On March 5 2020, Vice President Mike Pence visited Washington State to meet with Gov. Jay Inslee as he continues to lead the White House task force in response to COVID-19.
Inslee and Pence met along with Wash. leaders and the Centers for Disease Control and Prevention (CDC) to discuss limits on preventing the spread of COVID-19. Pence also held a televised press conference following his tour of Wash.’s emergency operations center. While visiting, the state also received a stockpile of supplies. However, according to NW News Network, the state only received half of their supply request.
Since then, some have begun to doubt the federal government’s capabilities in responding to this outbreak. Sen. Patty Murray (D) has expressed her frustrations on multiple occasions, in an interview with National Public Radio (NPR) she stated “I am very frustrated and angry because people are sick, they go to the doctor, the doctor tells them the only thing we can say to you is to go home and stay home for two weeks.”
Concerns in Wash. specifically have also been raised due to Inslee’s announcement on March 15, where he stated all public and private schools K-12 will be closed statewide until at least April 24. The closure of schools has raised questions about providing services for students.
According to the Seattle Times, 512,000 students statewide qualify for the free and reduced lunch program. There are currently plans in the works to try and aid these students, but Wash. has not implemented anything statewide, it’s only on a district by district basis. Some schools across the nation have started delivery routes, lunch bags to go for students or parents to pick up, partnering with food banks, food tents, leaving cafeterias open and handing out grocery store gift cards.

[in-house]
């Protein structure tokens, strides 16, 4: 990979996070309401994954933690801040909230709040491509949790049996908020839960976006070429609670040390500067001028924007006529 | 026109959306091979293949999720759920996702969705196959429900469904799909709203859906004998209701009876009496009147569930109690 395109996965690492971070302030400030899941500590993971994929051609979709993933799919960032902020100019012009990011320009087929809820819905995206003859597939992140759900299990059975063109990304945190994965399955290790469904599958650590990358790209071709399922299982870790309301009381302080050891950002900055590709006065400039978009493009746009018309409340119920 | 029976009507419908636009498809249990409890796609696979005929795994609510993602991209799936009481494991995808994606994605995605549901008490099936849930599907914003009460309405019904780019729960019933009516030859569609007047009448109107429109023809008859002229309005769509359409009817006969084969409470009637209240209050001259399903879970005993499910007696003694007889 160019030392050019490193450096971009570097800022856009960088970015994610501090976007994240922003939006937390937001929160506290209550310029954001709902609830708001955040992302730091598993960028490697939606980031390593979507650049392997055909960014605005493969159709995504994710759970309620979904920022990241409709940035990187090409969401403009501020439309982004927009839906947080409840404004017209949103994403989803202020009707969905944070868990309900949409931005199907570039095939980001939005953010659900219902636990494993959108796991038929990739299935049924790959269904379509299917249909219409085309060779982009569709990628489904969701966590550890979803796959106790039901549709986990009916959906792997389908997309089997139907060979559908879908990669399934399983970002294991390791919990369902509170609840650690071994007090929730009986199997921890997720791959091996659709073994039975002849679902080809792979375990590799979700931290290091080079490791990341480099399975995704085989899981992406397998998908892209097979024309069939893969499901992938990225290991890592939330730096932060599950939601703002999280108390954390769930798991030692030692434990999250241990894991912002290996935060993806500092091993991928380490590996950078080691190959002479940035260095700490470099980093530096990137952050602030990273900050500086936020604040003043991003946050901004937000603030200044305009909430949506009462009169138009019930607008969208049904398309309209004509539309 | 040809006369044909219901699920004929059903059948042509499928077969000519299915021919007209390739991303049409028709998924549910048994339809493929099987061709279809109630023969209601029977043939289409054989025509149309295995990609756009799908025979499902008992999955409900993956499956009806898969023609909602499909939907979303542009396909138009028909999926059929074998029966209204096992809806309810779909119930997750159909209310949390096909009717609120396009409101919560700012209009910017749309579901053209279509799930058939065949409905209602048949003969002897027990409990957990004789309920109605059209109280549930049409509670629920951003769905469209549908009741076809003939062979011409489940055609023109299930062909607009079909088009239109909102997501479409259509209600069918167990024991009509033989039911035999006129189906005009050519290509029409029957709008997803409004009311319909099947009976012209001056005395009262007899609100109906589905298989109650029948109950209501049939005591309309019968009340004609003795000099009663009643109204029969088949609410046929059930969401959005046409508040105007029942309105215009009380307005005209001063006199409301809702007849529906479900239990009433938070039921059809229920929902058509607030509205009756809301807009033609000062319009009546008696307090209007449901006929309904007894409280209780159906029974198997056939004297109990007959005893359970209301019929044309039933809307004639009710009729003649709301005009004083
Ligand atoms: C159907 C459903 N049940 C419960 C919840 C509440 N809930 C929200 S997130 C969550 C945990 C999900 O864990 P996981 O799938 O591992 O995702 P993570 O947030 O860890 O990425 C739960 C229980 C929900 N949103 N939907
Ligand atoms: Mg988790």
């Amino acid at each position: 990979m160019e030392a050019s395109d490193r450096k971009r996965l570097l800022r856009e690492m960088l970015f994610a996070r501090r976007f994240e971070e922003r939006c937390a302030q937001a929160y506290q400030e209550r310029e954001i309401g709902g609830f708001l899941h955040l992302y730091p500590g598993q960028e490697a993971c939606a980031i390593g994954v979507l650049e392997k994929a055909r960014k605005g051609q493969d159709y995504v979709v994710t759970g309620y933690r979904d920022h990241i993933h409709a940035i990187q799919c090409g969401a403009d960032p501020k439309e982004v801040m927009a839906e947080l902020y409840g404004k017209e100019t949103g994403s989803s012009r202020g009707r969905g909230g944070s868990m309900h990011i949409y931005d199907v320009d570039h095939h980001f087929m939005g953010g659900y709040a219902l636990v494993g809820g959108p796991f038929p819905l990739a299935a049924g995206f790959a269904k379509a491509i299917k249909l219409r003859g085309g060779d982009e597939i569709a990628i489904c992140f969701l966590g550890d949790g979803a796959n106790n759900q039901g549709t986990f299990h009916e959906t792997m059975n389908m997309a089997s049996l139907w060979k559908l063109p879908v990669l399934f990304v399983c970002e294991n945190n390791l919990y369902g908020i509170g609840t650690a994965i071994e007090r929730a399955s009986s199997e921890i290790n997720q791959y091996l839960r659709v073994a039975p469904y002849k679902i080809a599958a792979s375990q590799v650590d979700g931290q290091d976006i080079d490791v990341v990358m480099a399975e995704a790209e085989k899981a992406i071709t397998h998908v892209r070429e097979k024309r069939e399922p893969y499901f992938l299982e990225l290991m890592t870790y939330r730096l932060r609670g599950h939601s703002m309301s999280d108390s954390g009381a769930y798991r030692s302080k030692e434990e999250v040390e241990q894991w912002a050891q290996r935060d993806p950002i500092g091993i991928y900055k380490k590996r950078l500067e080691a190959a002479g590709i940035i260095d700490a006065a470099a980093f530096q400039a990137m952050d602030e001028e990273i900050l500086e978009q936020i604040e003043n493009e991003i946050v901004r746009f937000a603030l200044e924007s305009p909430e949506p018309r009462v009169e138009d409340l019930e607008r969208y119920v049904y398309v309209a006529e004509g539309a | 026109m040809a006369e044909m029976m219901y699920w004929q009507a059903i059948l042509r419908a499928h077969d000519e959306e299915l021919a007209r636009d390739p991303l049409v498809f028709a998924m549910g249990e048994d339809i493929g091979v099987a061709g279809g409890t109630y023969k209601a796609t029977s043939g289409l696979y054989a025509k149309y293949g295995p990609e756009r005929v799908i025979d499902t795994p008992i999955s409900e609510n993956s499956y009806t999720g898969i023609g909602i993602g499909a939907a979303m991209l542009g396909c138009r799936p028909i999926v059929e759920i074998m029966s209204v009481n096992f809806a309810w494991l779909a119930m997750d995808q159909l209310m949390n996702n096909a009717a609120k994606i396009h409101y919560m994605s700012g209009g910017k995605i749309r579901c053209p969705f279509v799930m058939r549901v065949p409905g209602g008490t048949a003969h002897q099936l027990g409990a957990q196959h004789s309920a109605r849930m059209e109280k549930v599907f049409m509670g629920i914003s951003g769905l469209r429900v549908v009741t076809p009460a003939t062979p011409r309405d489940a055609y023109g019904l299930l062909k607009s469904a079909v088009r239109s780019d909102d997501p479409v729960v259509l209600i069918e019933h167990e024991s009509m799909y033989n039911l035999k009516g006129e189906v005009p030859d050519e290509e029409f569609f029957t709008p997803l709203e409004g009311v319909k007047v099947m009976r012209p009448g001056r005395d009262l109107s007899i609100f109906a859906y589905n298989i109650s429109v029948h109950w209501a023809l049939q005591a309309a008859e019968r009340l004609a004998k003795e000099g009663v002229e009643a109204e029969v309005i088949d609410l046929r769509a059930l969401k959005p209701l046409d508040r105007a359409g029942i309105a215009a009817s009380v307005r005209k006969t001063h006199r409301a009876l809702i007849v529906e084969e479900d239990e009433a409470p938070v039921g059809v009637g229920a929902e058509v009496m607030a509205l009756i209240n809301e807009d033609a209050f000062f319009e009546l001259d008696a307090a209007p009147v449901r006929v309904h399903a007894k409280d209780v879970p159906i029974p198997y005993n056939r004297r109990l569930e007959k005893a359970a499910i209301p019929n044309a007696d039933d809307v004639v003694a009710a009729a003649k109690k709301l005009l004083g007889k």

The closure of schools has also caused discussion about how student’s education will be impacted. Schools cannot keep students past June 19, so days school districts cannot make up have been waived by the state education department. As for credit requirements for students in high school, the state has addressed this with house bill 2965.
It reads “Recognizing that schools and districts throughout Washington have different needs and resources to respond to the impact of the novel coronavirus (COVID-19) outbreak, within existing resources, the state board of education may administer an emergency waiver program to grant local education agencies and private schools flexibility so that students in the graduating class of 2020 or earlier who were on track to graduate before the gubernatorial declaration of emergency of February 29, 2020, and any subsequent amendments to that proclamation, are not negatively impacted by measures taken by the local education agency or private school in response to the novel coronavirus (COVID-19).”
These changes only impact students within the K-12 system, students within college will be able to continue their classes online. However, this may impact student’s ability to succeed within their classes due to this shift.
“I’m worried for kids that don’t have laptops, can’t pay for any of that. So, they have a cool going called a student tech loan program where kids can rent a laptop for two weeks or three weeks, but you have to do that in person. So I don’t know how that’s going to work,” said Ben Roscoe, a student at the University of Washington.
In an email, Pierce College announced they would be keeping campus services available for students who have issues accessing online tech, but what specific resources are available are unlisted.
Since Pence’s visit a lot of rapid changes have occurred across the state. Schools have shut down, stores are running out of stock, and people are isolating themselves. During this time, citizens are encouraged to wash hands regularly, avoid close contact, stay home if sick and clean frequently touched surfaces often in order to protect themselves.
The Puyallup Post is the award-winning news media of Pierce College Puyallup in Puyallup, Washington. Copyright The Puyallup Post 2018. Find us on Facebook, Twitter, Instagram and Youtube @thepuyalluppost